Added were a positive displacement pump, flexible tubing, and six 36’’-long metal filling tubes. The delivery dose for each tube can be set independently or as an integrated setup that allows single setting of all six fill volumes, which is how Avail uses it. Fill dosage is a minimum of 0.85 grams using a target of about 1 gram. Avail mechanical engineer John Quay says the fill volume is “very accurate.” Modifications made in the most recent upgrades adapt the system to handle the antiseptic solution.

After filling, packets are individually perforated and a notch is die cut in the side for easy tear opening; both of these operations are new. Unlike a tear cut, the notching produces an easier-to-use diamond shaped cut.

The packets are cross-cut into rows of six that drop onto a 10’-long inclined takeaway conveyor equipped with a pressure roller that tests the packets for bad seals. The roller pressure causes a defective seal to burst the packet; the dark antiseptic solution provides a tell-tale indication, and the packets are manually removed.

A Cartpac-designed automatic counting interface slows down the conveyor between each group of 16 packets to create a gap. That makes it easy for the operators to see and assemble the proper counts. “That works great,” Ewald remarks. Operators then pack 16 six-count strips—adding four packets to bring the count to 100—into an SBS paperboard carton. Since the poucher is dedicated to the one size of packet, machinery changeover isn’t needed.

Refurbished twice

As Avail’s business plans evolved, so did its plans for the poucher. The poucher had been underutilized, even following the 1998 reconditioning and upgrades made by Cartpac. In fact, the machinery had remained largely unused since that time. Reports Ewald: “If it was feasible, it made more sense to make better use of idle equipment than to buy another machine.”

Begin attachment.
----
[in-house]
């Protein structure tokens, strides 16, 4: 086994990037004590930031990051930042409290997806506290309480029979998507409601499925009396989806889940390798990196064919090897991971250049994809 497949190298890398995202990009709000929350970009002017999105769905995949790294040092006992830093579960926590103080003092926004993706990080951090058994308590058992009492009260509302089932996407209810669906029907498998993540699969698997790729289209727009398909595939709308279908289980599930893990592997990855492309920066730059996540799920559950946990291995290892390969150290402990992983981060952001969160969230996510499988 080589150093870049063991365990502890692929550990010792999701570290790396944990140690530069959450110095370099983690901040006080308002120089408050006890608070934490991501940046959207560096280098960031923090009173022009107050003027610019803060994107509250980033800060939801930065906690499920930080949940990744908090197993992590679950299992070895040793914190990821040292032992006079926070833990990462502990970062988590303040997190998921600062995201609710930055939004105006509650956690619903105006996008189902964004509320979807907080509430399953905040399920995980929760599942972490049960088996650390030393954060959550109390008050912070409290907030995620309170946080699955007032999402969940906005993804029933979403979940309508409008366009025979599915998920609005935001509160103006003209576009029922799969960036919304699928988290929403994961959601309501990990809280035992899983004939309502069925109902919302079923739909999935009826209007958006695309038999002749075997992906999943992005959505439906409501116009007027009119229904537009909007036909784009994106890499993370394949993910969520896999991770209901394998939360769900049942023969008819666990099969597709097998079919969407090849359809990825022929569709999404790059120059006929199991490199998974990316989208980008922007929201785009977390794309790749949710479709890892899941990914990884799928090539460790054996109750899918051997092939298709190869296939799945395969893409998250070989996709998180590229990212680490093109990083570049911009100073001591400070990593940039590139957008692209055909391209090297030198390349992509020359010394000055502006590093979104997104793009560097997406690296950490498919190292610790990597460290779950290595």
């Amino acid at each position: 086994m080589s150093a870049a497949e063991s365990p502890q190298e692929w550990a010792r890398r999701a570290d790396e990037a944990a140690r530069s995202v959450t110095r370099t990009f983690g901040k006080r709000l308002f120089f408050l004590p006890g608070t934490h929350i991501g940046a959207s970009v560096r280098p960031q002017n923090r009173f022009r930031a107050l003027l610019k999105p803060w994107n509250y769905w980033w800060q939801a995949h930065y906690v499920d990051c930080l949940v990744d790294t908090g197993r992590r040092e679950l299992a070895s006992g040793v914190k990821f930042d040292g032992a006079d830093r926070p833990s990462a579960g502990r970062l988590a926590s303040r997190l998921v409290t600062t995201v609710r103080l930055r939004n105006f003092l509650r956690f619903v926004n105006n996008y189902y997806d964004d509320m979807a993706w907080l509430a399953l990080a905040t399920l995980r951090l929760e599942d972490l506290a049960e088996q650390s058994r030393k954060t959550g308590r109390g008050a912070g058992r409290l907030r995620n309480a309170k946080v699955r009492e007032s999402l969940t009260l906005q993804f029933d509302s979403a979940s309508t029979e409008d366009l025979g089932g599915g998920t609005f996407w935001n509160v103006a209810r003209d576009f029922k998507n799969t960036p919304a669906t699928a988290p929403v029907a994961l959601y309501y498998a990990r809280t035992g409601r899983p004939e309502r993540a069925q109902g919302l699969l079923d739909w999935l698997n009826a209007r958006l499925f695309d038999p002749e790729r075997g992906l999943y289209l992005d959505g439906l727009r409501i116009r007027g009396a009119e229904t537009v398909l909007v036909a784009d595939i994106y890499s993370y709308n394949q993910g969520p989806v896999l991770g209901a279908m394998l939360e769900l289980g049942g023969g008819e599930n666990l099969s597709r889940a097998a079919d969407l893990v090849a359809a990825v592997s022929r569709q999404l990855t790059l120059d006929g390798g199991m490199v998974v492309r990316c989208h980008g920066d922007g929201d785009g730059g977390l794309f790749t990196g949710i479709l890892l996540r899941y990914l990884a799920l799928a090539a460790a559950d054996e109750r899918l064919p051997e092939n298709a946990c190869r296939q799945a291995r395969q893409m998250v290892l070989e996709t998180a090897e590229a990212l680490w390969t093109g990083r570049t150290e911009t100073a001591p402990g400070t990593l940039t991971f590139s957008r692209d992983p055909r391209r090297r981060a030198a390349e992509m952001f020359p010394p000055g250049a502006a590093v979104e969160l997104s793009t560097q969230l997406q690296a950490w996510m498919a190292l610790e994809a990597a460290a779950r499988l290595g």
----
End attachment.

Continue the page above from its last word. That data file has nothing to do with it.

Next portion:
Rather than send the machine back to the poucher OEM for the upgrade, Avail felt the support and resources would be better at Cartpac.

For the latest upgrades, the machine was shipped to Cartpac in October ’00 and returned in April ’01. Ewald says the time would have been shorter except for factors that were outside Cartpac’s control, including packaging materials issues.

The upgrades totaled $180ꯠ, which is inclusive of all costs including shipping. That brought Avail’s total investment in the machine to around $350ꯠ.

Justification for the upgrades was a matter of comparing the cost of a new machine with the total investment in the used poucher. “Initially we’d thought that there would be a cost advantage, but the total costs ended up the same as buying a new machine,” Ewald says.

As to the poucher’s performance, Ewald reports “so far, so good. This is our first venture with this particular customer, and the poucher’s capability will allow us to expand our business with them.”

Under the right circumstances, refurbished equipment can be a viable option, Ewald says, “if it helps with underutilized capacity. In fact, if things go as planned, we will profit from these changes.”

Avail already has its sights set on further upgrades, which would be the third for this machine, to increase the output by 50% by expanding to nine-up filling.

See WEB EXCLUSIVE sidebar to this story: Avail’s upgrades up close